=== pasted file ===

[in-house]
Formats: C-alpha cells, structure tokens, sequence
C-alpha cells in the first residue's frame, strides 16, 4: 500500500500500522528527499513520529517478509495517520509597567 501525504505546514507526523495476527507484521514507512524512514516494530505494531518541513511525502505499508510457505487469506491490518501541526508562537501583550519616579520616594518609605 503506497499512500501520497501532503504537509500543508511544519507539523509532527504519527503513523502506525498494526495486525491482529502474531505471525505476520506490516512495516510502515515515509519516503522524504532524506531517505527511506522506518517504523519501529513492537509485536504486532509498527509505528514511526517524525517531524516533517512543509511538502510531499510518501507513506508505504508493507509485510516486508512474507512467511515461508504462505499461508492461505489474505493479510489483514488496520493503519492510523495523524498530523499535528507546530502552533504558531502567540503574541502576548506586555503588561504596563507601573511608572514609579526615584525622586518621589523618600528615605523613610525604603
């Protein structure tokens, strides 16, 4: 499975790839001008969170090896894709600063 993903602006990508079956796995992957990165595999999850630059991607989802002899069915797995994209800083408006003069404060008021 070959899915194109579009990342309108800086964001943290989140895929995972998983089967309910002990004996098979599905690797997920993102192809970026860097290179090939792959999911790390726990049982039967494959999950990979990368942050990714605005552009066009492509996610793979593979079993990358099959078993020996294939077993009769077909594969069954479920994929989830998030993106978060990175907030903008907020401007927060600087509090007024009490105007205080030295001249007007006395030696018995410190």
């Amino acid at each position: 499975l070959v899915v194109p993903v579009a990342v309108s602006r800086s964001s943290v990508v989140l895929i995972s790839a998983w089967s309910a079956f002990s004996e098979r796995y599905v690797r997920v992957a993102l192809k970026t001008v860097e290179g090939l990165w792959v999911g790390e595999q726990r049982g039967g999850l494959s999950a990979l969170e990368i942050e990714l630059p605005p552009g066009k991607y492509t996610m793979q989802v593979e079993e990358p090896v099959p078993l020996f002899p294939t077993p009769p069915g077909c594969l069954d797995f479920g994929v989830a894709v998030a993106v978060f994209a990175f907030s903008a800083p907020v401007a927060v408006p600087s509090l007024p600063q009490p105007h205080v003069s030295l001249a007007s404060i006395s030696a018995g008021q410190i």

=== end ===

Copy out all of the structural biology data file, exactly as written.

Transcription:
[in-house]
Formats: C-alpha cells, structure tokens, sequence
C-alpha cells in the first residue's frame, strides 16, 4: 500500500500500522528527499513520529517478509495517520509597567 501525504505546514507526523495476527507484521514507512524512514516494530505494531518541513511525502505499508510457505487469506491490518501541526508562537501583550519616579520616594518609605 503506497499512500501520497501532503504537509500543508511544519507539523509532527504519527503513523502506525498494526495486525491482529502474531505471525505476520506490516512495516510502515515515509519516503522524504532524506531517505527511506522506518517504523519501529513492537509485536504486532509498527509505528514511526517524525517531524516533517512543509511538502510531499510518501507513506508505504508493507509485510516486508512474507512467511515461508504462505499461508492461505489474505493479510489483514488496520493503519492510523495523524498530523499535528507546530502552533504558531502567540503574541502576548506586555503588561504596563507601573511608572514609579526615584525622586518621589523618600528615605523613610525604603
């Protein structure tokens, strides 16, 4: 499975790839001008969170090896894709600063 993903602006990508079956796995992957990165595999999850630059991607989802002899069915797995994209800083408006003069404060008021 070959899915194109579009990342309108800086964001943290989140895929995972998983089967309910002990004996098979599905690797997920993102192809970026860097290179090939792959999911790390726990049982039967494959999950990979990368942050990714605005552009066009492509996610793979593979079993990358099959078993020996294939077993009769077909594969069954479920994929989830998030993106978060990175907030903008907020401007927060600087509090007024009490105007205080030295001249007007006395030696018995410190």
């Amino acid at each position: 499975l070959v899915v194109p993903v579009a990342v309108s602006r800086s964001s943290v990508v989140l895929i995972s790839a998983w089967s309910a079956f002990s004996e098979r796995y599905v690797r997920v992957a993102l192809k970026t001008v860097e290179g090939l990165w792959v999911g790390e595999q726990r049982g039967g999850l494959s999950a990979l969170e990368i942050e990714l630059p605005p552009g066009k991607y492509t996610m793979q989802v593979e079993e990358p090896v099959p078993l020996f002899p294939t077993p009769p069915g077909c594969l069954d797995f479920g994929v989830a894709v998030a993106v978060f994209a990175f907030s903008a800083p907020v401007a927060v408006p600087s509090l007024p600063q009490p105007h205080v003069s030295l001249a007007s404060i006395s030696a018995g008021q410190i």